If there is any one major language that we at MTM LinguaSoft have found to be especially “stimulating” it has to be Japanese. Japanese customers, reviewers, translators—all may disagree on the quality of a translation from English to Japanese—even the translation of what seems like a simple phrase. Mediating these conflicting viewpoints can take up a larger amount of project management time than with any other language.
In this article we look at three reasons why Japanese poses such unique difficulties: writing system, grammar, and tone.
Japanese writing system
Japanese doesn’t so much have a writing system as two very different major writing systems. Writing originally came to Japan from China and resulted in the first major writing system, kanji. Like Chinese, kanji is a system of ideograms (or ideographs), characters that represent ideas. The second system is phonetic: hiragana and katakana, collectively known as kana. In general Japanese sentences are made up of a mixture of both. Kana is often used for words borrowed from Western languages and the borrowing of modern words is extensive. The translation of some English concepts may involve choices between words from each writing system.
There are, in fact, quite often no real equivalents for English words in Japanese, particularly for abstract concepts. Creativity is needed to capture the meaning.
At the same time, Japanese often preserves the English spelling of such things as brand and company names unless there are well-established Japanese equivalents. However, the choices translators and reviewers make between preserving words and transliterating can also vary.
Hiragana and katakana characters and pronunciations with hiragana shaded in red and katakana in blue (click to enlarge)
The uniqueness of Japanese grammar is a big reason that translation can be difficult and idiosyncratic. While Japanese may seem like Chinese to many Westerners, grammatically it is a language of its own. The grammar is totally different from English. As one Japanese translator put it:
Translating from English into Japanese is like rewriting a sentence entirely, sometimes a whole paragraph, to make the average Japanese person understand the intended meaning. The vast differences between the two languages are astounding.
Enumerating all of the ways that Japanese grammar is different from English would take its own article, but here are some of the major differences:
- Word order in Japanese is usually subject-object-verb rather than the English standard of subject-verb-object.
- Japanese does not have definite or indefinite articles (a, an, the).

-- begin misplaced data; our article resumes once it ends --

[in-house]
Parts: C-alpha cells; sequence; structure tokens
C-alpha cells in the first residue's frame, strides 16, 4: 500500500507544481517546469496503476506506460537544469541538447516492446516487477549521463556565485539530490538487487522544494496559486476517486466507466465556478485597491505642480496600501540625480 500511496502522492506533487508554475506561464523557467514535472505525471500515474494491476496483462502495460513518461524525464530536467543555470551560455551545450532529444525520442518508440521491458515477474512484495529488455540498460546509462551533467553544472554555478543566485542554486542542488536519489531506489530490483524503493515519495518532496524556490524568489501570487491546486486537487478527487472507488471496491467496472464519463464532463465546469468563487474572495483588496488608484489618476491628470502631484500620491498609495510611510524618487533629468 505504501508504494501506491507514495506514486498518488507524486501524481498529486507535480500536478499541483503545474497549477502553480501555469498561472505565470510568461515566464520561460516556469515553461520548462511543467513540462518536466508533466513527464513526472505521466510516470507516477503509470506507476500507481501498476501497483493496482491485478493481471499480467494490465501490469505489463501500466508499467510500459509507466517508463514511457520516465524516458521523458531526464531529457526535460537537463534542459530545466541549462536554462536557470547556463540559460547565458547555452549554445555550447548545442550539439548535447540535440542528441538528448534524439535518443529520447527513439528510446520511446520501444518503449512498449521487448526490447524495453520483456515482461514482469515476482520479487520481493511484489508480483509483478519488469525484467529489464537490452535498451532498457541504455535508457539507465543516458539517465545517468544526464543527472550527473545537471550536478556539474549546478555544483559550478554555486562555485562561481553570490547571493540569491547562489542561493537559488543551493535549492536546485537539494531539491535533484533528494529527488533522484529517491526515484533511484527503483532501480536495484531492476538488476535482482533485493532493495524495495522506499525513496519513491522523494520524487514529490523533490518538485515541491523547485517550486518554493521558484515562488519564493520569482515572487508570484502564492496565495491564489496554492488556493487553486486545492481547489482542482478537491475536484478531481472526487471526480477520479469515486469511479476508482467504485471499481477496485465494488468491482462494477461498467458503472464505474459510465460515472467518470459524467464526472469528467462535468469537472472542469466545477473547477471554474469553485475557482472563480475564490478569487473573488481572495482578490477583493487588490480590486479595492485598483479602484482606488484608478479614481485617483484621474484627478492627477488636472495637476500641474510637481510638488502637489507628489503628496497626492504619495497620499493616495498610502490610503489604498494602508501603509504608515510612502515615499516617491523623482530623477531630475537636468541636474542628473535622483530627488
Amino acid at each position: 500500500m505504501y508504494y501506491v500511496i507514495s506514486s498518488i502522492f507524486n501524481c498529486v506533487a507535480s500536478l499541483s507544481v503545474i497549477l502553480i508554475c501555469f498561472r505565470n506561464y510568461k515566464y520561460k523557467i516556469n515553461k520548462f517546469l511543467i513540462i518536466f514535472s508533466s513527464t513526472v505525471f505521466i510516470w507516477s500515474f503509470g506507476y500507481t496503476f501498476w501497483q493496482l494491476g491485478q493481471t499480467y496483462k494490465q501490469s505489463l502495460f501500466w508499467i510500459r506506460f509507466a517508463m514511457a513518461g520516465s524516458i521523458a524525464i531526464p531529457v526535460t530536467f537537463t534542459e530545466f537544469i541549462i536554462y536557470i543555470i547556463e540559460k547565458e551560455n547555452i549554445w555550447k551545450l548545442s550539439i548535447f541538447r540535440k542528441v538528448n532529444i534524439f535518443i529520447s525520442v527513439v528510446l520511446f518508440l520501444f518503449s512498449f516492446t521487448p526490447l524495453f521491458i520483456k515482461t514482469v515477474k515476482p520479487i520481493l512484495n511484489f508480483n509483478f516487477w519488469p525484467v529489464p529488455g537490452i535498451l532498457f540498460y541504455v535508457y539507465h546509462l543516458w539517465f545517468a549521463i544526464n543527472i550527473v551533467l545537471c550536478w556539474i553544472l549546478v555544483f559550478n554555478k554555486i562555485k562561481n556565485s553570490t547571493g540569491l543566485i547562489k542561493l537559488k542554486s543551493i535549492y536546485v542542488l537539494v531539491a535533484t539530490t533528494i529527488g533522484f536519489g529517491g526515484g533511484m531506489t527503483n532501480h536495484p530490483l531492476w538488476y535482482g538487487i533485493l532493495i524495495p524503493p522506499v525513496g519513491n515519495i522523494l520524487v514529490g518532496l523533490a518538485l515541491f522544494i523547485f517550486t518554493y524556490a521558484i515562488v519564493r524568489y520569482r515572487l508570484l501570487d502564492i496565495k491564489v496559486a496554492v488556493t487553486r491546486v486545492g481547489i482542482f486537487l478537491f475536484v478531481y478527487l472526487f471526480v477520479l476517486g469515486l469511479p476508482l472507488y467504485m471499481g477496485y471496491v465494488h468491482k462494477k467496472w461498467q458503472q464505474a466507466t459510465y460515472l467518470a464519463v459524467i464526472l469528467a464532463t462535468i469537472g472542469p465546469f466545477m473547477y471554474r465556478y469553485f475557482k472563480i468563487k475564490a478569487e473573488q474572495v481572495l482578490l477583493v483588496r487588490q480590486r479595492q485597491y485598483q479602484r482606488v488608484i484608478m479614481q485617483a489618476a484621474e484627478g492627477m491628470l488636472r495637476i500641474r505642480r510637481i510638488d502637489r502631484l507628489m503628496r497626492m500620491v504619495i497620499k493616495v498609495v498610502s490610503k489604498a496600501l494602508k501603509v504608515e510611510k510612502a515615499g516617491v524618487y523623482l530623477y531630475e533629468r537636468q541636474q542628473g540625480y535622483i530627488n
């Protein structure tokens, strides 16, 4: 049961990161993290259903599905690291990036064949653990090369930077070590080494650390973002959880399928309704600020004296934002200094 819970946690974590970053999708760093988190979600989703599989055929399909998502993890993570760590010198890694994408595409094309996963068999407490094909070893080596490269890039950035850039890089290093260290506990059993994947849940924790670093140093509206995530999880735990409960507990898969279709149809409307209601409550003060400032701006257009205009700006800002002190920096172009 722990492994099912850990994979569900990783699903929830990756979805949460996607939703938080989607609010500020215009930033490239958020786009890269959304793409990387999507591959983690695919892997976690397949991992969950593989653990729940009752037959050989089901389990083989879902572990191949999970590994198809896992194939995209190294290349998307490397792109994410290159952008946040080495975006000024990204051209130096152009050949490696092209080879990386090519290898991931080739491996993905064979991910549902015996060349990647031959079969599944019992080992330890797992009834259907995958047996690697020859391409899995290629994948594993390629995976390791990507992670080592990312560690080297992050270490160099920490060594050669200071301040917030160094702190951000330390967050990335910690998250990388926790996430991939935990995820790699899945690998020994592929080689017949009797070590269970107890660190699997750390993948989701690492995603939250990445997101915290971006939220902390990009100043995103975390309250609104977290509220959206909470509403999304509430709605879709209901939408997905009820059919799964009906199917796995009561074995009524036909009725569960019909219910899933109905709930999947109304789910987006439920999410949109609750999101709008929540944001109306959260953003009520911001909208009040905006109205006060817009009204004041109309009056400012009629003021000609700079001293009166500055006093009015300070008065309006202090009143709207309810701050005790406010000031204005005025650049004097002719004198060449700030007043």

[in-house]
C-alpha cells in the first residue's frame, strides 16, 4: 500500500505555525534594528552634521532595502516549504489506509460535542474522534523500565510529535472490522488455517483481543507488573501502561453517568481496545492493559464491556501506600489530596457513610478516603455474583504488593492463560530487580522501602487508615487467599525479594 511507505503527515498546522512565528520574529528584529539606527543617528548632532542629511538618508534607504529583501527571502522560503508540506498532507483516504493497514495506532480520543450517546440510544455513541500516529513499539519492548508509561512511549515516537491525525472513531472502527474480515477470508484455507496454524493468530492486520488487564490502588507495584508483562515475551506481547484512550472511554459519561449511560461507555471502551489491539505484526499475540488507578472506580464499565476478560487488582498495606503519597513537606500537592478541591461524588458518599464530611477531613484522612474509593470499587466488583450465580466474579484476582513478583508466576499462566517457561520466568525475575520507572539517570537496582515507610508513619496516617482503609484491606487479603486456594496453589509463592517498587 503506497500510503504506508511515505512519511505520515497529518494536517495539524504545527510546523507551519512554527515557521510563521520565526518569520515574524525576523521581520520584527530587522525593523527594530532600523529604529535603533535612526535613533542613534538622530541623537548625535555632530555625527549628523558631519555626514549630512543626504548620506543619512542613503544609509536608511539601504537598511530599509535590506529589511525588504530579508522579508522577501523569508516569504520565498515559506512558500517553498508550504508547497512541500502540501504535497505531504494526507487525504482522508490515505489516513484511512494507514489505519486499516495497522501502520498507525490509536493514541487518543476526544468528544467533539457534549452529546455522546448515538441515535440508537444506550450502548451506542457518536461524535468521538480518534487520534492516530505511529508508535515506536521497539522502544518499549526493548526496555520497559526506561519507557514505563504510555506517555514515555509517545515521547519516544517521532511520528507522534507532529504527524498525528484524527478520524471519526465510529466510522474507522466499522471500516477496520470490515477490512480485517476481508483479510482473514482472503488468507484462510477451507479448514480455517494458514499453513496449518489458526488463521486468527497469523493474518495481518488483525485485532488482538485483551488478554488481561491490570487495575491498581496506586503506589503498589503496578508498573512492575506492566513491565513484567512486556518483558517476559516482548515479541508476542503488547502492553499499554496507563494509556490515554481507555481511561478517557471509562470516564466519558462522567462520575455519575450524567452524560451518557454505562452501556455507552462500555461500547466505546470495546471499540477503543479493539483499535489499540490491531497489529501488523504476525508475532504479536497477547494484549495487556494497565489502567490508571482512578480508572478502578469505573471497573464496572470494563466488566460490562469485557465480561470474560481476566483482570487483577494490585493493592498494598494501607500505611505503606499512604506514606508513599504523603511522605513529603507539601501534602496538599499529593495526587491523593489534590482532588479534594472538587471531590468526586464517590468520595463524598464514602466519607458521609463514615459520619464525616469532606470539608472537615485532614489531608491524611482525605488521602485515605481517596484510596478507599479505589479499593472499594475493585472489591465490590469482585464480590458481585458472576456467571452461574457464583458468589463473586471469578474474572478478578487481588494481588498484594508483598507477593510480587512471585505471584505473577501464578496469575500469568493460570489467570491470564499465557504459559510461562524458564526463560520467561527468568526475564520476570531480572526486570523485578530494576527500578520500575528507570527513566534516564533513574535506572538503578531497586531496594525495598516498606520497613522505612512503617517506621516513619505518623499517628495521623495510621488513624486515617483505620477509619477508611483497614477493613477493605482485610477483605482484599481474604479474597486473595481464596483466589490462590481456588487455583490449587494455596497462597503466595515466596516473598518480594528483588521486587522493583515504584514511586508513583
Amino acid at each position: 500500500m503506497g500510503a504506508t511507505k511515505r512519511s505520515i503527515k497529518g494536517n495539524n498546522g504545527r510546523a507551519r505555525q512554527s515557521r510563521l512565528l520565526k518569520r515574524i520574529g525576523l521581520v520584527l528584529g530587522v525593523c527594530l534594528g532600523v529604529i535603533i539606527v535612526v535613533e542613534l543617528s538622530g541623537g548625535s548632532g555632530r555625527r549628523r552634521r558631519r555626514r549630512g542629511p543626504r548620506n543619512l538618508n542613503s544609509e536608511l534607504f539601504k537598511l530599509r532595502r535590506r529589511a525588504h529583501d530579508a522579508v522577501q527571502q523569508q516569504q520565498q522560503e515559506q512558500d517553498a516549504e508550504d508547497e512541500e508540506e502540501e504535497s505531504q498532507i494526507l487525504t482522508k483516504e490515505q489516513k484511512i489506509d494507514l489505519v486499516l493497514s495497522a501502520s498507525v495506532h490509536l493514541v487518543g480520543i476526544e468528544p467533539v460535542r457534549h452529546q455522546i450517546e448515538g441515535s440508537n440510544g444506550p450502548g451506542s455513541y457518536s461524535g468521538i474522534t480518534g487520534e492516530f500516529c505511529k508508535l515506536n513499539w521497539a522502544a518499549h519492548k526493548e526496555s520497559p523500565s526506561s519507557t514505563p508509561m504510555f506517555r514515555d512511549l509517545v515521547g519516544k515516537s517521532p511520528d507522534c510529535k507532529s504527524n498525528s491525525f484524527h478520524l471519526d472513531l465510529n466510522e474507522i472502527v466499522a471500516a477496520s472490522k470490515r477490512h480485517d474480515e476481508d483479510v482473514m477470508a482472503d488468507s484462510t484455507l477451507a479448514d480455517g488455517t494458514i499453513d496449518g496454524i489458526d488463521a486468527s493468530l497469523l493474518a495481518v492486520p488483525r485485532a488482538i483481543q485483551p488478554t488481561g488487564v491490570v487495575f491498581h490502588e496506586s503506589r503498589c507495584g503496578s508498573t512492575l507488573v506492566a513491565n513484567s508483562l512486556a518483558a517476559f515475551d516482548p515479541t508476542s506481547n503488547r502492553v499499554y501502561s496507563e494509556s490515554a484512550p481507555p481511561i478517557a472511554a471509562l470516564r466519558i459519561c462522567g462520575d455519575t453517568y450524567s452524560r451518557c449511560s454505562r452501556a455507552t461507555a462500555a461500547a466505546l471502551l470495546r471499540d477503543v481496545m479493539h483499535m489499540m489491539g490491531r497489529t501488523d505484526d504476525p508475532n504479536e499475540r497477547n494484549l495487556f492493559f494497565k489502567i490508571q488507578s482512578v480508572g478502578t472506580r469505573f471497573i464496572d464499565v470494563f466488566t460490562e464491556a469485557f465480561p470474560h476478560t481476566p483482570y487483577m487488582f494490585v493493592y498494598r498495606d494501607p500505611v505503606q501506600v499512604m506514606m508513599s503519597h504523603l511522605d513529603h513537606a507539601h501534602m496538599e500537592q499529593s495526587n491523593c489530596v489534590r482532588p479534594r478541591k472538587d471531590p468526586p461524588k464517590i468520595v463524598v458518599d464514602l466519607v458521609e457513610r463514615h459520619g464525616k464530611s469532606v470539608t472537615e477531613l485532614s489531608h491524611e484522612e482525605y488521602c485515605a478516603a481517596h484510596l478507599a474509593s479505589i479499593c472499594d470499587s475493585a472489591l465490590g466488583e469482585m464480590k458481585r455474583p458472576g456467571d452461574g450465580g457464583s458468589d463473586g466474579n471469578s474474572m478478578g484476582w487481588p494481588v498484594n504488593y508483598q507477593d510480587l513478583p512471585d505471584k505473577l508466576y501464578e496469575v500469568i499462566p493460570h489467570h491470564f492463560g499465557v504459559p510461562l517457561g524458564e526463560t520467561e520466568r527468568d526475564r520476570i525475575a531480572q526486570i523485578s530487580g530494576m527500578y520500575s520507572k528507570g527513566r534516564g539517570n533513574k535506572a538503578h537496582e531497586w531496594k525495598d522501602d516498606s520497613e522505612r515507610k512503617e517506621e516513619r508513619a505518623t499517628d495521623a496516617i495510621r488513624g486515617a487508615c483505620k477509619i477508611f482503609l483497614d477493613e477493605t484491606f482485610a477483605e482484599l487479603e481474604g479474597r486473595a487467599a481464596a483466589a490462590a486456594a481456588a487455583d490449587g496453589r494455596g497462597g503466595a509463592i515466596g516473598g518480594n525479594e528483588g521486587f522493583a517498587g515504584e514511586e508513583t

- There are no plural forms of nouns, pronouns and adjectives in Japanese.
- Particles, or suffixes attached to the ends of words, are often used to indicate the grammatical function of words. For instance there are no prepositions (of, by, with) in Japanese; instead particles perform this function.
- There is no future tense in Japanese (possibly why they tend to plan more for the future).
- Japanese sentences do not require a subject.
As this partial list shows, translating into Japanese is almost always an exercise in what we call “transcreation,” a total rewriting of the English content to suit Japanese grammar, usages, and customs. (The same creativity may be needed in translation from Japanese into English.)
Japanese tone of voice
The intricacies of Japanese tones of voice are possibly most difficult for Westerners to understand, and they cause many disagreements among different translators and reviewers. A Japanese translator once told me that in order to do full justice even to a small translation job he should know the exact relationship between the writer and the reader. In a translation meant for a more general audience, the usual dispute is about exactly how formal the tone should be. And this is a very complicated matter. As the Wikipedia article on the Japanese language puts it: “Japanese has a complex system of honorifics with verb forms and vocabulary to indicate the relative status of the speaker, the listener, and persons mentioned.”
These are particularly important in personal interaction but are also important in written contexts, particularly if the subject matter isn’t strictly technical. Generally speaking, the higher the status of the audience is, the longer the sentence.
The choices a Japanese translator has to make are endless. What we would normally consider mere differences in style, a Japanese person may see as the difference between a good and a bad translation. A project manager often has to facilitate tactful negotiation between the translator and the editor in order to resolve differences of opinion to arrive at the best result. If you find that you pay more for translation from English into Japanese than for any other major language, this article should have explained some of the reasons.
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